- President Putin threatens to deport those who decline Russian passports in the occupied territories.
- NATO allies have delivered almost all promised combat vehicles to Ukraine, including more than 1,550 armored vehicles and 230 tanks.
- In a meeting with Russian lawmakers, Putin said Friday that Moscow would expand ties with countries in Eurasia, Africa and Latin America to counter what he called West's "economic aggression."
Ukraine's counterattack against Russia is fast approaching, Ukrainian Defense Minister Oleskii Reznikov said Friday. At an online news briefing, Reznikov noted that Ukraine forces are "to a high percentage ready" to launch their campaign and modern weaponry would serve as an "iron fist."
Using hundreds of tanks and armored vehicles sent by the West, Kyiv is preparing its counteroffensive aiming at driving Russian forces out of occupied Ukrainian territories.
Reznikov made the comments after large-scale Russian airstrikes on cities across Ukraine overnight killed at least 23 civilians while they slept.
In the central Ukrainian town of Uman, firefighters battled a raging blaze at a residential apartment building's upper floor that had been struck by a Russian missile. Officials said at least 19 civilians were killed there, including several children.
"No one is left," said Serhii Lubivskyi, 58, who survived inside a flat on the seventh floor, rescued by firefighters from the balcony, where he escaped with his wife after the explosion blocked their front door, Reuters reports.
In a tweet, the U.N. Office for the Coordination of Humanitarian Affairs condemned Russia's airstrikes on civilians and civilian infrastructure. "It is just inexcusable that in places like Uman, far from the front line, civilians were killed while sleeping at their homes. This must stop," Matthew Hollingworth, Humanitarian Coordinator wrote.
A mother and her toddler daughter were killed in the eastern city of Dnipro. No fatalities were reported in Kyiv.
Moscow claimed its target was Ukrainian reserve troops that it struck successfully, preventing them from reaching the front lines. Russia supplied no evidence to support this, Reuters reports.
After Friday's missile strikes, Ukrainian Foreign Minister Dmytro Kuleba tweeted, "The way to peace is to kick Russia out of Ukraine."
Zaporizhzhia nuclear plant
Russia may be preparing to connect the Zaporizhzhia nuclear plant, Europe's largest nuclear power plant, to the power grid of Russian-controlled territory. An International Atomic Energy Agency team of experts monitoring the plant's operations said Friday, Russian forces and the Russian nuclear company Rosatom ordered the skeleton crew there to link the plant's only working line "to the currently Russian-controlled electrical grid, to the south of the ZNPP site."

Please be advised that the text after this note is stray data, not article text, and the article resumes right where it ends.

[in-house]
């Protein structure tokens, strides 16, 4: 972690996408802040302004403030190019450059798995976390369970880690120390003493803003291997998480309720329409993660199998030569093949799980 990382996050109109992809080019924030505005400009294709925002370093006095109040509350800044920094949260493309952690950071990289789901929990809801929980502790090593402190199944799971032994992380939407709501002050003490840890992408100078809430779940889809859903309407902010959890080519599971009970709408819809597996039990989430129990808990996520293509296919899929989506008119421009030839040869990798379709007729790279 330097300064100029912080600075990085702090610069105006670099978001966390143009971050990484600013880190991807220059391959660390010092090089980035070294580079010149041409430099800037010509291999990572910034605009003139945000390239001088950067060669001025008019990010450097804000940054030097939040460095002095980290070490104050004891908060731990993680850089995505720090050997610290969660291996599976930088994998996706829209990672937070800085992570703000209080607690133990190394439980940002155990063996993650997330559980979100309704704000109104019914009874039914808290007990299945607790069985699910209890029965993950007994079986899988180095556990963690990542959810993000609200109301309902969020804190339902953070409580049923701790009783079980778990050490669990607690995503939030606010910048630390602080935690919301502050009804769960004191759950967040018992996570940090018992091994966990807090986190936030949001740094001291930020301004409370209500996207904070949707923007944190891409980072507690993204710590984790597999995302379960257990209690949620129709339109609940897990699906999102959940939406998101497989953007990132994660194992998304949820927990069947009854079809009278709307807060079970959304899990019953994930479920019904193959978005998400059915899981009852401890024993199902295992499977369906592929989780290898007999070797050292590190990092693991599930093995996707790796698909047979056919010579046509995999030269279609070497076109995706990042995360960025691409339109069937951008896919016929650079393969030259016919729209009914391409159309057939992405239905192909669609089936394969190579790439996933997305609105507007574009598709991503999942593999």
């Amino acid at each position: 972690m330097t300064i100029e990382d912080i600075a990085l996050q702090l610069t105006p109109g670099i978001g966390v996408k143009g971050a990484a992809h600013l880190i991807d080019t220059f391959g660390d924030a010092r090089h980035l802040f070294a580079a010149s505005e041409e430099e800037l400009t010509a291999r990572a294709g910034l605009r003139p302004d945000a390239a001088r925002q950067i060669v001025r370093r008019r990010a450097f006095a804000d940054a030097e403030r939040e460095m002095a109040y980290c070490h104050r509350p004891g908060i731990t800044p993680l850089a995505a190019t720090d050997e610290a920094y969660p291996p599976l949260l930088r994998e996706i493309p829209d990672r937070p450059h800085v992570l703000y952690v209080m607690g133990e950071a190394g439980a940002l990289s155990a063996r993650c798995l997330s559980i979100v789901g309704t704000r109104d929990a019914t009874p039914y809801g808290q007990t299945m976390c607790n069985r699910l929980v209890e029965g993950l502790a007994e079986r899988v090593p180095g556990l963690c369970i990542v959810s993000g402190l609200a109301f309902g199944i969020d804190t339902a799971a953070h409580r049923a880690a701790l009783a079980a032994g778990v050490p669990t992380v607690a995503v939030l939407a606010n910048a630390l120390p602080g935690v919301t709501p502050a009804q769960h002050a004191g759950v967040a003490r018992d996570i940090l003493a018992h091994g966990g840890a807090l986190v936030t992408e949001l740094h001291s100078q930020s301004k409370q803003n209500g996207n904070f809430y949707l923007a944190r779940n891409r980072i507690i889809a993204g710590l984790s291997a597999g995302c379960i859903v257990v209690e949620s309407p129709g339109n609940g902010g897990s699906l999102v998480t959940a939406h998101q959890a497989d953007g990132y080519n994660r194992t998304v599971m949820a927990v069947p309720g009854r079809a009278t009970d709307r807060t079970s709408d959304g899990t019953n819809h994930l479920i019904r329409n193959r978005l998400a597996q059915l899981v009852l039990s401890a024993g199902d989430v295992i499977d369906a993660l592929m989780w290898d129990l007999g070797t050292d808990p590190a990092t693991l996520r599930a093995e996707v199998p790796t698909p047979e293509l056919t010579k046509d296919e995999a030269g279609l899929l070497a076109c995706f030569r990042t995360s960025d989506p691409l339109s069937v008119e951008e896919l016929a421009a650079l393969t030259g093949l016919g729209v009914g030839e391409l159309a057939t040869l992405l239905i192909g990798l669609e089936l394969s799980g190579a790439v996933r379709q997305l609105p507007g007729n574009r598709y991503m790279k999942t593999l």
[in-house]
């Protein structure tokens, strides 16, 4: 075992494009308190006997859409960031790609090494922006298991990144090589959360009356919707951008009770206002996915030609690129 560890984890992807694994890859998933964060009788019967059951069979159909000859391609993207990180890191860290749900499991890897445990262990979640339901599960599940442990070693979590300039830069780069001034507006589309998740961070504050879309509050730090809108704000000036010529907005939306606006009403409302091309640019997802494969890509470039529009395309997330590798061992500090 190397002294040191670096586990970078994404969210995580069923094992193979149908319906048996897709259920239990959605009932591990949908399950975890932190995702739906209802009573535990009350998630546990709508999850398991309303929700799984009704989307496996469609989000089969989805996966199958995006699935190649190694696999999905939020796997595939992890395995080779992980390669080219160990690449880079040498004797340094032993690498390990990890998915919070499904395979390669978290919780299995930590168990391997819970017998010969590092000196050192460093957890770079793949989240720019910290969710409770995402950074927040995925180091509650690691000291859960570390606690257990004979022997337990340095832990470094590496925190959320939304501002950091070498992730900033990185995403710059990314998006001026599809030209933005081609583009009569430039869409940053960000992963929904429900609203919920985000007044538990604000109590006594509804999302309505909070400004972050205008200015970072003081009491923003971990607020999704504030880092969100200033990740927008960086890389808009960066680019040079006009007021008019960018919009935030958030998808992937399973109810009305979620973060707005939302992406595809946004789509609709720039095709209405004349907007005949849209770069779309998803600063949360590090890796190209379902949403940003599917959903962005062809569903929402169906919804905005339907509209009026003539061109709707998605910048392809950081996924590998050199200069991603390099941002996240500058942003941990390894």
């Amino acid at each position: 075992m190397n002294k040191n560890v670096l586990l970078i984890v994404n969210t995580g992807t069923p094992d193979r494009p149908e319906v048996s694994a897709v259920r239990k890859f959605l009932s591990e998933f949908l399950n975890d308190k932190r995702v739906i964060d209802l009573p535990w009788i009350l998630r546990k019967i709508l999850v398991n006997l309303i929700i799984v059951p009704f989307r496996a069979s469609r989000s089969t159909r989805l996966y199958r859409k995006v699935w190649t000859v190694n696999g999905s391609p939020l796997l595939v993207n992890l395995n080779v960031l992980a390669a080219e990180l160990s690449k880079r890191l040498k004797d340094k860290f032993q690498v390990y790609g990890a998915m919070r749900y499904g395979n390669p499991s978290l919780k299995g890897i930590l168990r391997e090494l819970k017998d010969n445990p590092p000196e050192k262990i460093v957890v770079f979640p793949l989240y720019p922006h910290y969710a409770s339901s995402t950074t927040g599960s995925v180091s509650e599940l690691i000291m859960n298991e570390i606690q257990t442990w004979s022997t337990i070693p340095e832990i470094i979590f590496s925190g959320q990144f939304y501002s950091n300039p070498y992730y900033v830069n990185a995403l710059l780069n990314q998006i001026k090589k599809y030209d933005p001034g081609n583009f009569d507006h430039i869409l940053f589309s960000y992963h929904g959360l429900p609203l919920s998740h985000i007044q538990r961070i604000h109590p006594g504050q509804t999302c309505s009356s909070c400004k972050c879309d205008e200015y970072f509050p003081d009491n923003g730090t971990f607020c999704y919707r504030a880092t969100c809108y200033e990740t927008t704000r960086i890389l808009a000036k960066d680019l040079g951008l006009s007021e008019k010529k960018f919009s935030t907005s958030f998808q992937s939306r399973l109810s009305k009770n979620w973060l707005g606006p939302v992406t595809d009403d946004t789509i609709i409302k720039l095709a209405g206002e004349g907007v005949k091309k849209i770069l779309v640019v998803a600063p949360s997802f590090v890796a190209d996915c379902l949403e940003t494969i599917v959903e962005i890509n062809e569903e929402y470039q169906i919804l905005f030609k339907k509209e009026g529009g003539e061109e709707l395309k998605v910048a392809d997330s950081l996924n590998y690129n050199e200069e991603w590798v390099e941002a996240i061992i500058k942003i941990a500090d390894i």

This line is the only source of external power to the plant, which it needs to keep cooling the fuel in its six reactors, even though they are shut down. Failing to cool that fuel could lead to a potentially catastrophic nuclear meltdown, the IAEA said.
In a statement Friday, IAEA Director General Mariano Grossi assessed that the "increased military presence and activity in the region" underscores the need to safeguard the plant from continuous shelling and landmine explosions in the area.
A Russian mine exploded near the generator room of the nuclear plant, Ukraine's state operator Energoatom said Thursday. "According to sources, an explosion happened near the engine room of the fourth [reactor] power unit," Energoatom said in a statement.
It also said Russian troops, who last year seized control of Ukraine's largest nuclear complex, told workers that it was "their own mine that detonated," Reuters reports.
Meanwhile, the threat of Russian airstrikes continues across Ukraine with officials warning residents to take shelter as soon as they hear the sirens.
"Do not ignore the alerts," Andriy Yermak, head of President Volodymyr Zelenskyy's office, said on the Telegram messaging app hours after deadly Russian missile strikes earlier Friday.
The attacks came just days after Zelenskyy spoke by phone with Chinese President Xi Jinping about finding a solution to the war. The Chinese leader said China would dispatch a peace envoy to Ukraine.
Russia and genocide
On Thursday, the Parliamentary Assembly of the Council of Europe adopted a resolution recognizing that Russia's deportation of Ukrainian children has evidence of genocide.
"This decision," Ukrainian President Volodymyr Zelenskyy said in his daily address, "will significantly help our global efforts to bring Russia and its officials, including the head of the terrorist state, to justice for genocide and genocidal policies against Ukraine."
Also Thursday, Ukraine's Prime Minister Denys Shmyhal, said he asked Pope Francis, during a private audience, for his help with returning Ukrainian children to Ukraine who have been "detained, arrested, and criminally deported to Russia."
The International Criminal Court has issued arrest warrants for Russian President Vladimir Putin and Russia's commissioner for children's rights, Maria Lvova-Belova, for their alleged involvement in the deportation of children from occupied areas of Ukraine to Russia.
Some information in this report came from The Associated Press, Agence France-Presse and Reuters.